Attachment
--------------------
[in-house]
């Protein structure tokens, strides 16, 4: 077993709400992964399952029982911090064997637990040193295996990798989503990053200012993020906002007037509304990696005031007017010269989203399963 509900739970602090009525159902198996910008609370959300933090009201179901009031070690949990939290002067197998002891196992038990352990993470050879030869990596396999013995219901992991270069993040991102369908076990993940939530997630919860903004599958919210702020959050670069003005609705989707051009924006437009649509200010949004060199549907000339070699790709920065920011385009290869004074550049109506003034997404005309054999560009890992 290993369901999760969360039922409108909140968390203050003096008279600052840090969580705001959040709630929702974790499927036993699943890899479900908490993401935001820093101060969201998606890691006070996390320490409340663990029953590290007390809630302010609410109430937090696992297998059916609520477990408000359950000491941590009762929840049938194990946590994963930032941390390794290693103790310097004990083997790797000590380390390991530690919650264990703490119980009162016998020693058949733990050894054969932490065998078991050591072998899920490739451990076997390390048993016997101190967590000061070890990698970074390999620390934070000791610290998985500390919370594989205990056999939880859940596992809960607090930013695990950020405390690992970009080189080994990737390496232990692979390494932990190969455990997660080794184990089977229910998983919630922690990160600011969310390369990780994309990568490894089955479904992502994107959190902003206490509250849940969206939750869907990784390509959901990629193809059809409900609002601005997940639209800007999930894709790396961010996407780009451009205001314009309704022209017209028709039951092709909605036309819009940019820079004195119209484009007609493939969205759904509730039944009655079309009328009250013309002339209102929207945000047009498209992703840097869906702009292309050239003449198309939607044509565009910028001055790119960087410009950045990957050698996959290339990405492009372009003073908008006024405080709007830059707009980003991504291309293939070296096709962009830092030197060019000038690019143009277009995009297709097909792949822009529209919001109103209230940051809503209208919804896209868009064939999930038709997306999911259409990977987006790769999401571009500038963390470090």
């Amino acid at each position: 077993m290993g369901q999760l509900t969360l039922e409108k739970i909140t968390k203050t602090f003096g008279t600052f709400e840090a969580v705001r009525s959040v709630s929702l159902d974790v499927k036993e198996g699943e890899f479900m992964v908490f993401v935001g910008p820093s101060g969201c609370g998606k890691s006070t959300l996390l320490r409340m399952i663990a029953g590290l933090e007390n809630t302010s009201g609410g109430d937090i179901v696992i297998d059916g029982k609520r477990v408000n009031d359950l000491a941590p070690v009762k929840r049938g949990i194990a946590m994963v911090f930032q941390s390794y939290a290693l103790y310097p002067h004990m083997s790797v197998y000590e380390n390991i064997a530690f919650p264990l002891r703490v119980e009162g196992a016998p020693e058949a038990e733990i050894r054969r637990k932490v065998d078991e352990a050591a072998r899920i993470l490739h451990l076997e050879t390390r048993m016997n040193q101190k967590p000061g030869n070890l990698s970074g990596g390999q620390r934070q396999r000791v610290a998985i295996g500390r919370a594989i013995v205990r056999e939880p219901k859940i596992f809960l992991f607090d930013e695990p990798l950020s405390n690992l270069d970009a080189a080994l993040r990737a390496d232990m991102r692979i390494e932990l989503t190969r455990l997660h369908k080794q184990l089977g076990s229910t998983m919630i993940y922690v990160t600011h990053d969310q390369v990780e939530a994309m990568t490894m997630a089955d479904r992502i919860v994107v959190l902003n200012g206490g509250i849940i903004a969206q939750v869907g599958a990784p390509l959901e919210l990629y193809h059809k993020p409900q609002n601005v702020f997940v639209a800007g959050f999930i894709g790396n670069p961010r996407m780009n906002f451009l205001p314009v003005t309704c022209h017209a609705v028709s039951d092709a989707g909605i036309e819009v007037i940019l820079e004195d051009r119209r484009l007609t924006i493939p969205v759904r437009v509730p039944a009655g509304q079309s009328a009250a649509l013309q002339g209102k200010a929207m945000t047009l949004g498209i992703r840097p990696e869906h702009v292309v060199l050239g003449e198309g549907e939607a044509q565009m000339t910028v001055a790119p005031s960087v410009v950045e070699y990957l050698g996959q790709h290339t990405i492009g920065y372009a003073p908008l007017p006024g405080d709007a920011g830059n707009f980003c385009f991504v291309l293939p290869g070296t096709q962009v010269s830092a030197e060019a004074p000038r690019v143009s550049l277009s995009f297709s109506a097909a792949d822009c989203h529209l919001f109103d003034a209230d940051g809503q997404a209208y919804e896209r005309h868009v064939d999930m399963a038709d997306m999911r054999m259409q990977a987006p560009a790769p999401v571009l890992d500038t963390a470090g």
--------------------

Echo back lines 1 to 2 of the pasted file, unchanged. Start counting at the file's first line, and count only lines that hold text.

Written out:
[in-house]
């Protein structure tokens, strides 16, 4: 077993709400992964399952029982911090064997637990040193295996990798989503990053200012993020906002007037509304990696005031007017010269989203399963 509900739970602090009525159902198996910008609370959300933090009201179901009031070690949990939290002067197998002891196992038990352990993470050879030869990596396999013995219901992991270069993040991102369908076990993940939530997630919860903004599958919210702020959050670069003005609705989707051009924006437009649509200010949004060199549907000339070699790709920065920011385009290869004074550049109506003034997404005309054999560009890992 290993369901999760969360039922409108909140968390203050003096008279600052840090969580705001959040709630929702974790499927036993699943890899479900908490993401935001820093101060969201998606890691006070996390320490409340663990029953590290007390809630302010609410109430937090696992297998059916609520477990408000359950000491941590009762929840049938194990946590994963930032941390390794290693103790310097004990083997790797000590380390390991530690919650264990703490119980009162016998020693058949733990050894054969932490065998078991050591072998899920490739451990076997390390048993016997101190967590000061070890990698970074390999620390934070000791610290998985500390919370594989205990056999939880859940596992809960607090930013695990950020405390690992970009080189080994990737390496232990692979390494932990190969455990997660080794184990089977229910998983919630922690990160600011969310390369990780994309990568490894089955479904992502994107959190902003206490509250849940969206939750869907990784390509959901990629193809059809409900609002601005997940639209800007999930894709790396961010996407780009451009205001314009309704022209017209028709039951092709909605036309819009940019820079004195119209484009007609493939969205759904509730039944009655079309009328009250013309002339209102929207945000047009498209992703840097869906702009292309050239003449198309939607044509565009910028001055790119960087410009950045990957050698996959290339990405492009372009003073908008006024405080709007830059707009980003991504291309293939070296096709962009830092030197060019000038690019143009277009995009297709097909792949822009529209919001109103209230940051809503209208919804896209868009064939999930038709997306999911259409990977987006790769999401571009500038963390470090």